In April 1992, the company I had been working for made me the offer of moving to Germany for a year after my Junior year at Princeton to work on the extension of a UN consultancy project. I accepted, and spent three months in intensive German classes in Cologne, before reporting for work in Dusseldorf in early September 1992.
I remember walking into the MD’s office and getting my first assignment. It was the organisational merger of the Kriminal- and Schutzpolizei of the Federal State of North Rhine Westfalia. The Kriminalpolizei were the detective force dealing with crime; the Schutzpolizei were the uniformed police who comprised the first-responders and patrol force.
East and West Germany had joined into the Federal Republic of Germany in October 1990. Since that date, the Federal, State and Municipal governments embarked on a massive programme of cost-cutting and organisational restructuring in an effort to manage the costs of reunification.
That first project was excruciating: my job was to wade through dense reports on operating procedures and develop an organisational analysis of these two police forces, and in conjunction with the senior consultants determine what kind of organisational merger and synergies were possible.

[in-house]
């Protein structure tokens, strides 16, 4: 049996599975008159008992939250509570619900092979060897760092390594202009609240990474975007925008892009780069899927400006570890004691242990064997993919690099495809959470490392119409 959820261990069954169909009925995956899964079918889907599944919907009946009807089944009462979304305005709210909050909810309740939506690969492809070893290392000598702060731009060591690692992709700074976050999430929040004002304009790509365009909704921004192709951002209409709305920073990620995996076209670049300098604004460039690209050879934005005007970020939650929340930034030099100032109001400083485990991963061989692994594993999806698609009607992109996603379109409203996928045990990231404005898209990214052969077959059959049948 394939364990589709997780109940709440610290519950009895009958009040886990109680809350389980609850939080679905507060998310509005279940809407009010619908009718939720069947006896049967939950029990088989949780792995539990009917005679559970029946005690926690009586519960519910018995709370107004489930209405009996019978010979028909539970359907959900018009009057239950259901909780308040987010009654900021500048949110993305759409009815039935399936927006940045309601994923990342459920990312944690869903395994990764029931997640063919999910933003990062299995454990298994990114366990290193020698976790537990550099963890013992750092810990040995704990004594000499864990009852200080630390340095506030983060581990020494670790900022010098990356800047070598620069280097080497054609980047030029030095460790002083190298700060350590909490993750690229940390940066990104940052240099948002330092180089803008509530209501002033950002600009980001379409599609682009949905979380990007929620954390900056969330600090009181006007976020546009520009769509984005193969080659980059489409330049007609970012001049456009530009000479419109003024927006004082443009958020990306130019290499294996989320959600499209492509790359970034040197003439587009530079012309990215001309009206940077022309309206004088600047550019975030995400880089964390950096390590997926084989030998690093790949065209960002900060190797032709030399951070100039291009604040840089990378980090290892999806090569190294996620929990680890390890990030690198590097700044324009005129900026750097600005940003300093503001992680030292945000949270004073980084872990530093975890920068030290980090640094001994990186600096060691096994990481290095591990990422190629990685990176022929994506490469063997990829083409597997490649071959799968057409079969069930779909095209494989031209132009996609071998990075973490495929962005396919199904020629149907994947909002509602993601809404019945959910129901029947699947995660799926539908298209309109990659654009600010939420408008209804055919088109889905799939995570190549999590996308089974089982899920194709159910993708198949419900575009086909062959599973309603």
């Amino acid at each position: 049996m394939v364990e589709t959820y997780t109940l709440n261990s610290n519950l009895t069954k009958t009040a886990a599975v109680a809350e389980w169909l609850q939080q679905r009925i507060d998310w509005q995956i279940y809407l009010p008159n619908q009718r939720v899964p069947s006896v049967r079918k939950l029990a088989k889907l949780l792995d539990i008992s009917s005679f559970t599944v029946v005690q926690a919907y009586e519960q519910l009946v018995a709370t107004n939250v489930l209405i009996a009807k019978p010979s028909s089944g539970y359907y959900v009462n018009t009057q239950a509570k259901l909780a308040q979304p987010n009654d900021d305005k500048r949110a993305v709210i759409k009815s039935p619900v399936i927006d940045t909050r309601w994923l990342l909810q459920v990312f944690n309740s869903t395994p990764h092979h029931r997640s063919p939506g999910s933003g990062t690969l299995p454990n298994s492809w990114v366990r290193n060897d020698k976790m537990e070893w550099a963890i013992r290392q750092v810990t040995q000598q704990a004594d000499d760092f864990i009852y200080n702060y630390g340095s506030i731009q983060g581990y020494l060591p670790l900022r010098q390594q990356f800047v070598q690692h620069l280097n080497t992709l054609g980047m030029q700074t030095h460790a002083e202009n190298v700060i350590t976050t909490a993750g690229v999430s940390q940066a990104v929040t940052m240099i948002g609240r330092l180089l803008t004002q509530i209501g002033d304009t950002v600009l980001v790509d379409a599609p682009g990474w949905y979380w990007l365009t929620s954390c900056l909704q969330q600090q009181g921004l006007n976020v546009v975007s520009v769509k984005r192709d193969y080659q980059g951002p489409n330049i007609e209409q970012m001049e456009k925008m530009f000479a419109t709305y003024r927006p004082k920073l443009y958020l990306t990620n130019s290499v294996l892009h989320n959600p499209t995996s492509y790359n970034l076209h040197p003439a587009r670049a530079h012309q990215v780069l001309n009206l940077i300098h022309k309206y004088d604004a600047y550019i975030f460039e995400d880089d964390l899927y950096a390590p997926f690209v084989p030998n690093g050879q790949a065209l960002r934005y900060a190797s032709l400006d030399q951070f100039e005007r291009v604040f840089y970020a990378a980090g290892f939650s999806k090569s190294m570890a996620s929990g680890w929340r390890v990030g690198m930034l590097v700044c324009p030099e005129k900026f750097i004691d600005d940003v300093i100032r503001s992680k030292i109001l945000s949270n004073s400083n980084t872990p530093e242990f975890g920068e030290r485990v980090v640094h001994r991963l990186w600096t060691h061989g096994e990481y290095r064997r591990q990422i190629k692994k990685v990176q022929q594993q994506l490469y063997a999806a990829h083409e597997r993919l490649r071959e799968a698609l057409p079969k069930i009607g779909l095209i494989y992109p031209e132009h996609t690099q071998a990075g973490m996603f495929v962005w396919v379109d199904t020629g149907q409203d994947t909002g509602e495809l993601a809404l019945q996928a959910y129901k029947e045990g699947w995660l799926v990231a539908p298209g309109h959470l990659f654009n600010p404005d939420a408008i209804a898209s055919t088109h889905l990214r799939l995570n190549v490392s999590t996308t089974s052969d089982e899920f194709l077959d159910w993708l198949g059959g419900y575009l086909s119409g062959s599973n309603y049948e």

Over the years, I was to work on any number of public sector restructuring projects. In 1990-1991, I worked as a research assistant on the UNDP Senior Management Restructuring in New York. In 1992, after the NRW police project, I worked on a team studying the organisational and cost effects of moving the UNDP and UNFPA from New York to Bonn. After that, we worked on the strategic restructuring of the Cyprus Tourism Organisation.
The lessons I took from that time are that if you want to restructure an institution, it is absolutely necessary to take a systems approach to the case. In our work, we would develop extremely comprehensive workflow modelling, decision mapping, headcount analysis, alignment of workflow with organisational strategy, financial analyses and IT systems audits.
When it came time to make recommendations, we started with the organisational mission and strategy, and then moved down into details. At the end of the process, we could quantify and qualify the organisational impact of a restructuring, whether this was expressed in headcount, budget, decision-time, or other factors.
This is not rocket science: it calls for a systematic and clear-headed approach.
Ever since moving back to Greece, I have been hearing repeated calls to “restructure the public sector”, “improve efficiency”, “reduce bureaucracy”, etc. The latest move to close the Greek public broadcaster is only the latest manifestation of this, although there are any number of nontransparent political issues involved as well.
But in all this time, I have never seen an actual strategic and organisational analysis on the scale necessary to make a sustainable and logical change to public sector operations.
· There is no assessment of what its strategic goals should be in practise, and how these translate into performance indicators.